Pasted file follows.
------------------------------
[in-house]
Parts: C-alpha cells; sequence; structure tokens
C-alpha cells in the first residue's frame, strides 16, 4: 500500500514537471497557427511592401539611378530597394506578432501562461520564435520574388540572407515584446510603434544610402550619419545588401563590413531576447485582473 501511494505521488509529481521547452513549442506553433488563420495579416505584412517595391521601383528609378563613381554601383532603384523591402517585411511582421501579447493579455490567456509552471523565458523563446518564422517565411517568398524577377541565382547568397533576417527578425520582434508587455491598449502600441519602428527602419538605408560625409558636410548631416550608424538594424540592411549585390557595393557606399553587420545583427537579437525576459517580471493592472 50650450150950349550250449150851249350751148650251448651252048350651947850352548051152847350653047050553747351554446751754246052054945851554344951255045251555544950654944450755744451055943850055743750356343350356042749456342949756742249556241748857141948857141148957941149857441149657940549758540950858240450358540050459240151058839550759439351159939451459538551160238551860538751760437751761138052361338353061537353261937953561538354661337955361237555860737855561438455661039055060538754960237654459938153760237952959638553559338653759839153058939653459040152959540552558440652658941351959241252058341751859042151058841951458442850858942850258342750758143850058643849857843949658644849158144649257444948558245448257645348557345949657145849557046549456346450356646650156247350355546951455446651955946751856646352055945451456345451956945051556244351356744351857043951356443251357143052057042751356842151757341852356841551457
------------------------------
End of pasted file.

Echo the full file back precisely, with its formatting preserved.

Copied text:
[in-house]
Parts: C-alpha cells; sequence; structure tokens
C-alpha cells in the first residue's frame, strides 16, 4: 500500500514537471497557427511592401539611378530597394506578432501562461520564435520574388540572407515584446510603434544610402550619419545588401563590413531576447485582473 501511494505521488509529481521547452513549442506553433488563420495579416505584412517595391521601383528609378563613381554601383532603384523591402517585411511582421501579447493579455490567456509552471523565458523563446518564422517565411517568398524577377541565382547568397533576417527578425520582434508587455491598449502600441519602428527602419538605408560625409558636410548631416550608424538594424540592411549585390557595393557606399553587420545583427537579437525576459517580471493592472 50650450150950349550250449150851249350751148650251448651252048350651947850352548051152847350653047050553747351554446751754246052054945851554344951255045251555544950654944450755744451055943850055743750356343350356042749456342949756742249556241748857141948857141148957941149857441149657940549758540950858240450358540050459240151058839550759439351159939451459538551160238551860538751760437751761138052361338353061537353261937953561538354661337955361237555860737855561438455661039055060538754960237654459938153760237952959638553559338653759839153058939653459040152959540552558440652658941351959241252058341751859042151058841951458442850858942850258342750758143850058643849857843949658644849158144649257444948558245448257645348557345949657145849557046549456346450356646650156247350355546951455446651955946751856646352055945451456345451956945051556244351356744351857043951356443251357143052057042751356842151757341852356841551457